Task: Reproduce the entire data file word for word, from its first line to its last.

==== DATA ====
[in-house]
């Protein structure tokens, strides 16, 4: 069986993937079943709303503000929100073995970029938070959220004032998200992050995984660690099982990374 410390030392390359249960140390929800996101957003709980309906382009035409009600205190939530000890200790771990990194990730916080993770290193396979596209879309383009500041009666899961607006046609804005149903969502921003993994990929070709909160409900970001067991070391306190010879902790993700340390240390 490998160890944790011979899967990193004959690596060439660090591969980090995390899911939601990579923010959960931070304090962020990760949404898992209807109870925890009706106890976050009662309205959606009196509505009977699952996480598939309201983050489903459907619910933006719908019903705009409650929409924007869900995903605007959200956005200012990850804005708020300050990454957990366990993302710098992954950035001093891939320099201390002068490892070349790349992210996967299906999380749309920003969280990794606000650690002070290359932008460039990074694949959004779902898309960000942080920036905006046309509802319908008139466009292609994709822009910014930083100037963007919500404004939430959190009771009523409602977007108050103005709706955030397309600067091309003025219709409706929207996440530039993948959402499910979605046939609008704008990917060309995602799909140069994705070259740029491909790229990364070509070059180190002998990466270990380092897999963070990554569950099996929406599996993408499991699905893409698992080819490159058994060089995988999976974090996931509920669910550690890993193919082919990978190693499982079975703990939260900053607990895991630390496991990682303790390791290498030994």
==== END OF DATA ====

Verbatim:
[in-house]
């Protein structure tokens, strides 16, 4: 069986993937079943709303503000929100073995970029938070959220004032998200992050995984660690099982990374 410390030392390359249960140390929800996101957003709980309906382009035409009600205190939530000890200790771990990194990730916080993770290193396979596209879309383009500041009666899961607006046609804005149903969502921003993994990929070709909160409900970001067991070391306190010879902790993700340390240390 490998160890944790011979899967990193004959690596060439660090591969980090995390899911939601990579923010959960931070304090962020990760949404898992209807109870925890009706106890976050009662309205959606009196509505009977699952996480598939309201983050489903459907619910933006719908019903705009409650929409924007869900995903605007959200956005200012990850804005708020300050990454957990366990993302710098992954950035001093891939320099201390002068490892070349790349992210996967299906999380749309920003969280990794606000650690002070290359932008460039990074694949959004779902898309960000942080920036905006046309509802319908008139466009292609994709822009910014930083100037963007919500404004939430959190009771009523409602977007108050103005709706955030397309600067091309003025219709409706929207996440530039993948959402499910979605046939609008704008990917060309995602799909140069994705070259740029491909790229990364070509070059180190002998990466270990380092897999963070990554569950099996929406599996993408499991699905893409698992080819490159058994060089995988999976974090996931509920669910550690890993193919082919990978190693499982079975703990939260900053607990895991630390496991990682303790390791290498030994």